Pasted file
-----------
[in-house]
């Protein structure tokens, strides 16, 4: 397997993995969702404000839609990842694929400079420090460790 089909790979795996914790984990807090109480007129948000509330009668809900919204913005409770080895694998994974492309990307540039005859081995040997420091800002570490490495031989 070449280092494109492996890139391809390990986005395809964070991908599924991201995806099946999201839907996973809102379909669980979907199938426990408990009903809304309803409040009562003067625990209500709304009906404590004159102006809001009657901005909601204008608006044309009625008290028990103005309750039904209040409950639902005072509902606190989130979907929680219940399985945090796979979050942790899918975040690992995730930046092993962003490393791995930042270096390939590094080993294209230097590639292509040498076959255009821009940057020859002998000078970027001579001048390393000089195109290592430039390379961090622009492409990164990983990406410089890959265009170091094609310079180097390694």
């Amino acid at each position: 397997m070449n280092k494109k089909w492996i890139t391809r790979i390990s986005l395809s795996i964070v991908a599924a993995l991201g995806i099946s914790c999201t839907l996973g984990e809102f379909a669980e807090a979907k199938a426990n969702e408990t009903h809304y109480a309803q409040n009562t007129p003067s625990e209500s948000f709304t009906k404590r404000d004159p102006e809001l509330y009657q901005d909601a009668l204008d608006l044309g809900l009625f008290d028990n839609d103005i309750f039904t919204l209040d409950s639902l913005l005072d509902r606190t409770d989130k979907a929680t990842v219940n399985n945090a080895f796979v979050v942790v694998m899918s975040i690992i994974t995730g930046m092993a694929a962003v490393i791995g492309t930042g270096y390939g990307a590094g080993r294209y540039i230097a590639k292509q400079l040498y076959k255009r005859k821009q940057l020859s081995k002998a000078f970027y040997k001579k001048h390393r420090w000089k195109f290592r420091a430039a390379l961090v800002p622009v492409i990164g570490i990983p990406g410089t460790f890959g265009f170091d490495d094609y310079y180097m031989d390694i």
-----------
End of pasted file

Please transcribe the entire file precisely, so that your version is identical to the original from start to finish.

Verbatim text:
[in-house]
């Protein structure tokens, strides 16, 4: 397997993995969702404000839609990842694929400079420090460790 089909790979795996914790984990807090109480007129948000509330009668809900919204913005409770080895694998994974492309990307540039005859081995040997420091800002570490490495031989 070449280092494109492996890139391809390990986005395809964070991908599924991201995806099946999201839907996973809102379909669980979907199938426990408990009903809304309803409040009562003067625990209500709304009906404590004159102006809001009657901005909601204008608006044309009625008290028990103005309750039904209040409950639902005072509902606190989130979907929680219940399985945090796979979050942790899918975040690992995730930046092993962003490393791995930042270096390939590094080993294209230097590639292509040498076959255009821009940057020859002998000078970027001579001048390393000089195109290592430039390379961090622009492409990164990983990406410089890959265009170091094609310079180097390694």
């Amino acid at each position: 397997m070449n280092k494109k089909w492996i890139t391809r790979i390990s986005l395809s795996i964070v991908a599924a993995l991201g995806i099946s914790c999201t839907l996973g984990e809102f379909a669980e807090a979907k199938a426990n969702e408990t009903h809304y109480a309803q409040n009562t007129p003067s625990e209500s948000f709304t009906k404590r404000d004159p102006e809001l509330y009657q901005d909601a009668l204008d608006l044309g809900l009625f008290d028990n839609d103005i309750f039904t919204l209040d409950s639902l913005l005072d509902r606190t409770d989130k979907a929680t990842v219940n399985n945090a080895f796979v979050v942790v694998m899918s975040i690992i994974t995730g930046m092993a694929a962003v490393i791995g492309t930042g270096y390939g990307a590094g080993r294209y540039i230097a590639k292509q400079l040498y076959k255009r005859k821009q940057l020859s081995k002998a000078f970027y040997k001579k001048h390393r420090w000089k195109f290592r420091a430039a390379l961090v800002p622009v492409i990164g570490i990983p990406g410089t460790f890959g265009f170091d490495d094609y310079y180097m031989d390694i």